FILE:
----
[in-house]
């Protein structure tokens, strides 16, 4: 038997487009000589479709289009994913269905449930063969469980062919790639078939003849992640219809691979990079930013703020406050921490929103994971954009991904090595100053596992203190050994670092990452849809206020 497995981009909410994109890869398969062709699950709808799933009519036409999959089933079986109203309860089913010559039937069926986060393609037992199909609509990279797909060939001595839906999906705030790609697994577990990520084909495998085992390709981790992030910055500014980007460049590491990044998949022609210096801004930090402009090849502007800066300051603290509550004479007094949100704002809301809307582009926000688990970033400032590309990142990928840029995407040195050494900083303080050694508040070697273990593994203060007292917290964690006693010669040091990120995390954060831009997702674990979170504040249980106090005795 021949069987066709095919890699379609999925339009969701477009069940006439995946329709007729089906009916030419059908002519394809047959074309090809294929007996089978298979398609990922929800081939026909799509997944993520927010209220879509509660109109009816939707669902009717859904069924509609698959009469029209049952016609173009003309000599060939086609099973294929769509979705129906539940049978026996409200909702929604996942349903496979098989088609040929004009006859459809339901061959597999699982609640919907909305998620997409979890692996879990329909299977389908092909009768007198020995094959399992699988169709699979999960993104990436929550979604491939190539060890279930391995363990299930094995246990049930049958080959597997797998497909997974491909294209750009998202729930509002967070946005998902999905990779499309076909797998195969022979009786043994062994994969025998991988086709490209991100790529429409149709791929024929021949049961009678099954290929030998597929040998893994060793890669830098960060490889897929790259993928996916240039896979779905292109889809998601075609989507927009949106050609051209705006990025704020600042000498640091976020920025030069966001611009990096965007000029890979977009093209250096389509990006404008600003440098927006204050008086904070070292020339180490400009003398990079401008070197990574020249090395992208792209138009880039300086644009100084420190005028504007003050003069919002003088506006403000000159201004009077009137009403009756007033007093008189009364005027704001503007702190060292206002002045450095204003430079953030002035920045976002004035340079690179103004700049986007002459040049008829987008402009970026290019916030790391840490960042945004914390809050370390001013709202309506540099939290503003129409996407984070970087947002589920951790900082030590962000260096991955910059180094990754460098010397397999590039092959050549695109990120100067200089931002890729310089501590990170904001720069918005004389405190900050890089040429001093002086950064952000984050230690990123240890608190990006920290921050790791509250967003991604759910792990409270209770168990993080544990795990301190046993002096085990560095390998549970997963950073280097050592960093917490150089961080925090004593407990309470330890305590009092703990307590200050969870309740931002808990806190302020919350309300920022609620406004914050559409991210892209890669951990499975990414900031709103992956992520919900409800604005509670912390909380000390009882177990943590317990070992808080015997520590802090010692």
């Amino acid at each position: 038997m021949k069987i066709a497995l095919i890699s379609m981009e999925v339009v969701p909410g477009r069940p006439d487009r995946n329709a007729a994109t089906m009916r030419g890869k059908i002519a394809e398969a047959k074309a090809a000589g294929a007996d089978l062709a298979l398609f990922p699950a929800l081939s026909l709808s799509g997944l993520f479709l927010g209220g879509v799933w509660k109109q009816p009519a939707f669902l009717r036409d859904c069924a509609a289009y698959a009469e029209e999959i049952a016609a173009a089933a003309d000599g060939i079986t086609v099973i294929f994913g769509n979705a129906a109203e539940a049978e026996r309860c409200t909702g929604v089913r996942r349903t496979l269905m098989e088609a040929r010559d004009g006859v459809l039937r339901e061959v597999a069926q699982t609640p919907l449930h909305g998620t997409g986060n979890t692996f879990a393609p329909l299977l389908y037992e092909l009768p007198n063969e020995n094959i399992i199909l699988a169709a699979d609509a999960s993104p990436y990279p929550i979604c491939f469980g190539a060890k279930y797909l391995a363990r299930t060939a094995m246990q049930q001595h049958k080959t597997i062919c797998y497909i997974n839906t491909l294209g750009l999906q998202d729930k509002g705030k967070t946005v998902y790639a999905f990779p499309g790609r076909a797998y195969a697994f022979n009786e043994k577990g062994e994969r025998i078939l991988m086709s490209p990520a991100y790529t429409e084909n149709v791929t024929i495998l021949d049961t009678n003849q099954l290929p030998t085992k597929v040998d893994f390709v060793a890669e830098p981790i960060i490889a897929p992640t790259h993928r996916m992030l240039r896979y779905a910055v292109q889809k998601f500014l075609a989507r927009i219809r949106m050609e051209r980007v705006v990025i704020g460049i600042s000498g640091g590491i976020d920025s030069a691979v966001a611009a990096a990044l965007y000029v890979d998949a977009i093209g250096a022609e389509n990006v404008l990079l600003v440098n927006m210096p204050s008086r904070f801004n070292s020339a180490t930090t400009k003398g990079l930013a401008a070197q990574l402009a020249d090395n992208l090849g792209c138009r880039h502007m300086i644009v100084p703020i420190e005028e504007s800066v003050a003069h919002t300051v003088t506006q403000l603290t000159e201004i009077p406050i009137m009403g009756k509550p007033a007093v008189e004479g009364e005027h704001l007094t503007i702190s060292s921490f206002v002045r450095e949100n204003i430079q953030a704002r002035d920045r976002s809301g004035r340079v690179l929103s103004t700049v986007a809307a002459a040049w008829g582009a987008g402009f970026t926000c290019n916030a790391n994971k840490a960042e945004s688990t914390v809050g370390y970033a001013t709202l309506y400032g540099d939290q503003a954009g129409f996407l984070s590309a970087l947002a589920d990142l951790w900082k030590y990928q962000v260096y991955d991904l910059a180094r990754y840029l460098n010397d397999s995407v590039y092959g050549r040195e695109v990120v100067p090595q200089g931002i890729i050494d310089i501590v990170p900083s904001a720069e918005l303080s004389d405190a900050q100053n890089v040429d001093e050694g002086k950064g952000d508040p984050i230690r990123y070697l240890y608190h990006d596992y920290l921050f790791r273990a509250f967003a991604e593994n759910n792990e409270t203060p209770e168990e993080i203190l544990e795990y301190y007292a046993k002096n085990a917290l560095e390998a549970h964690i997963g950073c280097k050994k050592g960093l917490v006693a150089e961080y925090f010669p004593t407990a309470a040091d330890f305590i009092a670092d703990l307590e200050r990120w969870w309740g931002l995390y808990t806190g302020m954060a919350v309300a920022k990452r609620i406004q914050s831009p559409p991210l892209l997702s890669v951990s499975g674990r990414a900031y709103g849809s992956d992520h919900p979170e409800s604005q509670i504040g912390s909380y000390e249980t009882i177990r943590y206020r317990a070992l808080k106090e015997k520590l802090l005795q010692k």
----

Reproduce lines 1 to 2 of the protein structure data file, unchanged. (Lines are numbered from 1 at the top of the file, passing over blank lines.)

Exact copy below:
[in-house]
């Protein structure tokens, strides 16, 4: 038997487009000589479709289009994913269905449930063969469980062919790639078939003849992640219809691979990079930013703020406050921490929103994971954009991904090595100053596992203190050994670092990452849809206020 497995981009909410994109890869398969062709699950709808799933009519036409999959089933079986109203309860089913010559039937069926986060393609037992199909609509990279797909060939001595839906999906705030790609697994577990990520084909495998085992390709981790992030910055500014980007460049590491990044998949022609210096801004930090402009090849502007800066300051603290509550004479007094949100704002809301809307582009926000688990970033400032590309990142990928840029995407040195050494900083303080050694508040070697273990593994203060007292917290964690006693010669040091990120995390954060831009997702674990979170504040249980106090005795 021949069987066709095919890699379609999925339009969701477009069940006439995946329709007729089906009916030419059908002519394809047959074309090809294929007996089978298979398609990922929800081939026909799509997944993520927010209220879509509660109109009816939707669902009717859904069924509609698959009469029209049952016609173009003309000599060939086609099973294929769509979705129906539940049978026996409200909702929604996942349903496979098989088609040929004009006859459809339901061959597999699982609640919907909305998620997409979890692996879990329909299977389908092909009768007198020995094959399992699988169709699979999960993104990436929550979604491939190539060890279930391995363990299930094995246990049930049958080959597997797998497909997974491909294209750009998202729930509002967070946005998902999905990779499309076909797998195969022979009786043994062994994969025998991988086709490209991100790529429409149709791929024929021949049961009678099954290929030998597929040998893994060793890669830098960060490889897929790259993928996916240039896979779905292109889809998601075609989507927009949106050609051209705006990025704020600042000498640091976020920025030069966001611009990096965007000029890979977009093209250096389509990006404008600003440098927006204050008086904070070292020339180490400009003398990079401008070197990574020249090395992208792209138009880039300086644009100084420190005028504007003050003069919002003088506006403000000159201004009077009137009403009756007033007093008189009364005027704001503007702190060292206002002045450095204003430079953030002035920045976002004035340079690179103004700049986007002459040049008829987008402009970026290019916030790391840490960042945004914390809050370390001013709202309506540099939290503003129409996407984070970087947002589920951790900082030590962000260096991955910059180094990754460098010397397999590039092959050549695109990120100067200089931002890729310089501590990170904001720069918005004389405190900050890089040429001093002086950064952000984050230690990123240890608190990006920290921050790791509250967003991604759910792990409270209770168990993080544990795990301190046993002096085990560095390998549970997963950073280097050592960093917490150089961080925090004593407990309470330890305590009092703990307590200050969870309740931002808990806190302020919350309300920022609620406004914050559409991210892209890669951990499975990414900031709103992956992520919900409800604005509670912390909380000390009882177990943590317990070992808080015997520590802090010692």